Meghann Myers, NAVY TIMES
19 January 2016
From corpsman to infantryman, submariner to special operator, Navy Secretary Ray Mabus has insisted that every Navy and Marine Corps job be opened to qualified women. It allows women to compete on a more equal footing with men, it recruits a much larger portion of the nation's workforce and graduates, and he's argued, it's only fair.
Many of these moves have come over strenuous and strident opposition.
The first was the undersea fleet. Mabus came into office in 2009 and aggressively pushed to open it to women.
"I believe women should have every opportunity to serve at sea, and that includes aboard submarines," Mabus told Navy Times at the time. The proposal had objections. Berthing changes would be expensive and take some time. Privacy issues would be difficult in a sub's cramped spaces. Submarine wives were among the biggest opponents.
"There is no way they will be able to stop fraternization," one wife told Navy Times in 2009. "I will never be at ease."
The integration effort moved ahead and the first women officers reported to the sub fleet in late 2011. The first enlisted women are set to report to the force this year.
When the Defense Department announced in 2013 its intention to open all roles to women in 2016, the Navy Department was already well on its way, Mabus said. In addition to subs, the Coastal Riverine Force began deploying women in 2014. The last step came late in 2015, when Navy officials announced they open the SEALs to women who could survive their arduous training.
The biggest controversy came from the Marine Corps, whose leaders recommended to Mabus that ground combat units like infantry and reconnaissance remain male-only a lengthy study that found women underperformed in these units and were more likely to be injured or hamper their teams.
Mabus was unswayed.
In an interview with NPR, he decried the study as flawed.
"It started out with a fairly large component of the men thinking 'this is not a good idea,' and 'women will never be able to do this,’“ he told host David Greene. "When you start out with that mindset, you're almost presupposing the outcome."
Many Marines took issue with Mabus' comments. An influential sergeant major who oversaw the study said Mabus was "way off base" and a retired 3-star wrote an op-ed criticizing the move.
In the end, Mabus' decision prevailed, and on Dec. 3, Defense Secretary Ash Carter announced that all four services would be opening every job specialty to women: No exceptions.
It was Mabus’ latest clash with the Marine Corps. The tradition-bound service has also stymied Mabus on some of his personnel reforms, like expanding opportunities for taking three years off and career flexibility. Marine officials, however, have contended that Mabus announced these reform proposals before consulting them.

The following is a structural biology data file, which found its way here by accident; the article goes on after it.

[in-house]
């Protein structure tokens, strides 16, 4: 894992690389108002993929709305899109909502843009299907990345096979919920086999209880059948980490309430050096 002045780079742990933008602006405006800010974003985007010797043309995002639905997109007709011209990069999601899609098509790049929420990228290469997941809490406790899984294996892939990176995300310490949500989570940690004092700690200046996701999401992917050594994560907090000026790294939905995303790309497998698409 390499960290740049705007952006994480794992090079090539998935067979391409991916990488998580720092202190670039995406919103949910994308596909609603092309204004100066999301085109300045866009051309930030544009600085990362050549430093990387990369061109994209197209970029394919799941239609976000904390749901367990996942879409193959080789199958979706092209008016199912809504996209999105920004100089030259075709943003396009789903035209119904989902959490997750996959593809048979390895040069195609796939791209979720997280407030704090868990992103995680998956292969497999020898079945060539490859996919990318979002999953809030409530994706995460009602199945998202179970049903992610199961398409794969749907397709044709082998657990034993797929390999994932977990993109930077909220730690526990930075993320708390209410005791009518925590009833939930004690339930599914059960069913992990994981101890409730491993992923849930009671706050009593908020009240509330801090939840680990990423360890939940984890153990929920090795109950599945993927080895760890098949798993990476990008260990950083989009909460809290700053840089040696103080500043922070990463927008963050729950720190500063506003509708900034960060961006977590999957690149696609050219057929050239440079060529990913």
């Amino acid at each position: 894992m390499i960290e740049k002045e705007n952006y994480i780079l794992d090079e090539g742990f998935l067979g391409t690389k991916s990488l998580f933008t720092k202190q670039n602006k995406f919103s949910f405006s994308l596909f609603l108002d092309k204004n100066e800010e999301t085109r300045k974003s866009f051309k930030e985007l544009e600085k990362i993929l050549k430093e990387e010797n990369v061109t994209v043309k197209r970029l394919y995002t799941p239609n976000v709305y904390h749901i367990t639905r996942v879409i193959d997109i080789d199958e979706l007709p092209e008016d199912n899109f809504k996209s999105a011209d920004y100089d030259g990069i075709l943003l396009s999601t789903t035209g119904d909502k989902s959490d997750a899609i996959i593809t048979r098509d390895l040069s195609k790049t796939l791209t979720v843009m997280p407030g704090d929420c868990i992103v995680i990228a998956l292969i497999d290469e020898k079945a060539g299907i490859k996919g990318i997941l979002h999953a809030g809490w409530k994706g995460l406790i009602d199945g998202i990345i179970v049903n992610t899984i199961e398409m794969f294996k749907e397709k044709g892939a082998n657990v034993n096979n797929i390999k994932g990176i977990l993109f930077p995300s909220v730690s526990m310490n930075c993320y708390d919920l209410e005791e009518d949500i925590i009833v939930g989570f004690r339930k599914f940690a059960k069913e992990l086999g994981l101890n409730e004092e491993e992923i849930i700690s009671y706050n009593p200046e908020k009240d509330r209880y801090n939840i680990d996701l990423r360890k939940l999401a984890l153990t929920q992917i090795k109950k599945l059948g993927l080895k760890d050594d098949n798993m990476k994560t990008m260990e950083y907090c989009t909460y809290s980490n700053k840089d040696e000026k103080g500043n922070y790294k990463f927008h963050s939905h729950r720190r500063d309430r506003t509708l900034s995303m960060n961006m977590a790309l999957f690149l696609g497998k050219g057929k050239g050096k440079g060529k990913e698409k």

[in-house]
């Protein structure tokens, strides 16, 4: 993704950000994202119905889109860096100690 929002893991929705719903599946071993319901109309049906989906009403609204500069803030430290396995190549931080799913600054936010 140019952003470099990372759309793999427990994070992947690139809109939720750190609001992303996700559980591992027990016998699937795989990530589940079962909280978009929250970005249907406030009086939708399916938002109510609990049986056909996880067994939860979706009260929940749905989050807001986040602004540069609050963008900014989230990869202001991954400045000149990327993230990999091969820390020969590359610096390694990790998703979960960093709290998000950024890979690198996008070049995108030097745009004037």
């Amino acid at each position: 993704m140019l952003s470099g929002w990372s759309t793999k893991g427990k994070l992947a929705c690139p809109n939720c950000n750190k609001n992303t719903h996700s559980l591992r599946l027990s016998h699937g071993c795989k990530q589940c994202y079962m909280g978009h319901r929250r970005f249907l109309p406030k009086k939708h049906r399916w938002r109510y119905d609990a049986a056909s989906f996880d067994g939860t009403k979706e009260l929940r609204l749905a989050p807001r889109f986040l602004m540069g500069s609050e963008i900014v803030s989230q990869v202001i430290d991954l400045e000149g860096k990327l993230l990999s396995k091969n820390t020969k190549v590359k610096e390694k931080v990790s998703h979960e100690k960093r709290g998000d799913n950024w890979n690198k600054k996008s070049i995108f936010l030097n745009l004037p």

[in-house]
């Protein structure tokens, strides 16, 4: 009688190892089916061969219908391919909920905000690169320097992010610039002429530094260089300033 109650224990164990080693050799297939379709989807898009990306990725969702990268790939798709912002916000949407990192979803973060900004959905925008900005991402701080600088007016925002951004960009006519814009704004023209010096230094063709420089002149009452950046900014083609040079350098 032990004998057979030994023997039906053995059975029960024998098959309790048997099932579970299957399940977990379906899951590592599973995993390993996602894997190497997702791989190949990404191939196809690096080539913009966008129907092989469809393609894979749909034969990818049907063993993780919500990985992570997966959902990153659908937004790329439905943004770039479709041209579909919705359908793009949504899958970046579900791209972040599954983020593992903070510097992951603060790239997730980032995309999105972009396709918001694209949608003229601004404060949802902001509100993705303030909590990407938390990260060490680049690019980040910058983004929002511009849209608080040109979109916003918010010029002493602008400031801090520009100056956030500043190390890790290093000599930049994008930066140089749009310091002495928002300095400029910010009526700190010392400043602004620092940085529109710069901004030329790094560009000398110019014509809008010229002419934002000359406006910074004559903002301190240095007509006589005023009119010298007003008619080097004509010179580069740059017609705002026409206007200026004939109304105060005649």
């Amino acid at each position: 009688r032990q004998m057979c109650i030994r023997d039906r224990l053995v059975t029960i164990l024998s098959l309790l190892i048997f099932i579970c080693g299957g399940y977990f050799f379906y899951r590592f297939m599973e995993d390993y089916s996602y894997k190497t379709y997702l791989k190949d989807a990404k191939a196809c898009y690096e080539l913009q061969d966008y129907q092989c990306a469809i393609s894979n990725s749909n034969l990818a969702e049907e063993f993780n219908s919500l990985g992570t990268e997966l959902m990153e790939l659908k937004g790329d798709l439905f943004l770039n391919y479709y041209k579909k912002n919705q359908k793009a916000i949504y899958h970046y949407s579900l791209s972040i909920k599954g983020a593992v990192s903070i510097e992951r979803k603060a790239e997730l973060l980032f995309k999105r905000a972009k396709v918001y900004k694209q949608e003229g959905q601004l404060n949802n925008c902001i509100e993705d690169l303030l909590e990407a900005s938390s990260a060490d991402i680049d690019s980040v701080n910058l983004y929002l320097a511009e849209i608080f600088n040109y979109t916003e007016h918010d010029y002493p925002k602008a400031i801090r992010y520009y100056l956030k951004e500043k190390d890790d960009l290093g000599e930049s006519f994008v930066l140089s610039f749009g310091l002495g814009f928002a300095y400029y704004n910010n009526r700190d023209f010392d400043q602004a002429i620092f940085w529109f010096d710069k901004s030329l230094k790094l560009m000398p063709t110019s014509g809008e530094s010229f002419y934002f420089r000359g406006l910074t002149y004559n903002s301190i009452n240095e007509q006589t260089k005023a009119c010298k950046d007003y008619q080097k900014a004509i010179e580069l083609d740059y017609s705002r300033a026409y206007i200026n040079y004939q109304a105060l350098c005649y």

One push they have been forced to get on board with is gender neutral uniforms. The idea came from Mabus’ first Army-Navy game in 2009, when he watched Army cadets and Navy midshipmen march onto the field.
“The cadets marched out in absolutely gender-neutral uniforms. Mids marched out and you could tell what the women wore by their covers,” he recalled. “If we ask another group to wear a different uniform, can you imagine the trouble we'd get in?”
For instance, men and women with the New York Police Department wear the same style of dress uniform.
Mabus is pushing to outfit men and women in the same style uniforms and symbolically break down barriers that have stood for decades.
“They're an historical accident because women couldn't join the Navy or the Marine Corps,” he said. “They joined the auxiliary, and they were given different uniforms to indicate that they weren't full sailors or Marines.”
The push has had its own controversies. In late 2013, word leaked that a board was considering a new cover for all Marines, modeled off of the historical “Dan Daly” cap worn in the early 20th century.
Trouble was, that cover looks a lot like the modern women’s cover, and Marines decried the suggestion as a “girlie hat.”
Mabus argued that wearing separate uniforms – the men in the iconic officer whites or Marine enlisted blues – and the women in another uniform creates a bias, where there are sailors and women sailors, or Marines and women Marines.
“It's not an arbitrary thing. It's not just, I woke up one morning and this is what I decided,” he said. “There are reasons to do this, and whether conscious or unconscious bias, whether just viewing women differently as sailors because, if women are qualified to meet any of the standards and any of the occupations, why should we treat them differently?”
The latest flash point is over Marine Corps boot camp. Mabus has ordered the service to plan to make their historically gender-segregated boot camp co-ed, but sources told Marine Corps Times on Friday that it's unlikely that Marine boot camp will be fully co-ed but are looking at ways to integrate more of the training.
“He has been open to ask and answer questions others of a more conservative background would not,” said retired Capt. Jerry Hendrix, a former naval flight officer, adding that he learned firsthand as an aviator during integration in the early 1990s that women are effective in combat.
“Mabus is sincerely interested in opening opportunities,” he added. “And as a father of two daughters, I have to respect that.”